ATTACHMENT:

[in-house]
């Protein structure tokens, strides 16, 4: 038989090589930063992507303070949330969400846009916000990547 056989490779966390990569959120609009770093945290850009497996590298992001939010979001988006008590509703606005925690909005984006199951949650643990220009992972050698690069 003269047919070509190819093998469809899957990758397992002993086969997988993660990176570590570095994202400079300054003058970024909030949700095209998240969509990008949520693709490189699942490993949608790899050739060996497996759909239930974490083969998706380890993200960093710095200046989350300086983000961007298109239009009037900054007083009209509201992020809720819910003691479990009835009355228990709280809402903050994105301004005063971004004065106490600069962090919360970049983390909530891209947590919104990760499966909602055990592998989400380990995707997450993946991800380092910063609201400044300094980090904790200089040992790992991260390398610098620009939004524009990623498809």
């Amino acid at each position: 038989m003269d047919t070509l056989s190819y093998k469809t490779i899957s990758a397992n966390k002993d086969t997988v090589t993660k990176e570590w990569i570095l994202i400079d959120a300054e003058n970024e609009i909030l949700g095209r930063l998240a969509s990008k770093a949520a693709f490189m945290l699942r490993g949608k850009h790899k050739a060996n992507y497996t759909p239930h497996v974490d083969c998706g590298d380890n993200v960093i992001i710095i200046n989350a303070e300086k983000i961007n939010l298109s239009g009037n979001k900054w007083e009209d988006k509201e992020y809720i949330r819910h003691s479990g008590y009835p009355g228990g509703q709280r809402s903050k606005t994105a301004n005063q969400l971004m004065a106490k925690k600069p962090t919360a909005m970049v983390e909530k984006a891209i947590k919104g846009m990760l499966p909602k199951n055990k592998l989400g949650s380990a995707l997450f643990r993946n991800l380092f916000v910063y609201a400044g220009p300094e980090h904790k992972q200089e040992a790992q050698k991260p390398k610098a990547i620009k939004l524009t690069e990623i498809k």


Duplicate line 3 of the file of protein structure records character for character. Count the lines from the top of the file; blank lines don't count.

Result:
């Amino acid at each position: 038989m003269d047919t070509l056989s190819y093998k469809t490779i899957s990758a397992n966390k002993d086969t997988v090589t993660k990176e570590w990569i570095l994202i400079d959120a300054e003058n970024e609009i909030l949700g095209r930063l998240a969509s990008k770093a949520a693709f490189m945290l699942r490993g949608k850009h790899k050739a060996n992507y497996t759909p239930h497996v974490d083969c998706g590298d380890n993200v960093i992001i710095i200046n989350a303070e300086k983000i961007n939010l298109s239009g009037n979001k900054w007083e009209d988006k509201e992020y809720i949330r819910h003691s479990g008590y009835p009355g228990g509703q709280r809402s903050k606005t994105a301004n005063q969400l971004m004065a106490k925690k600069p962090t919360a909005m970049v983390e909530k984006a891209i947590k919104g846009m990760l499966p909602k199951n055990k592998l989400g949650s380990a995707l997450f643990r993946n991800l380092f916000v910063y609201a400044g220009p300094e980090h904790k992972q200089e040992a790992q050698k991260p390398k610098a990547i620009k939004l524009t690069e990623i498809k």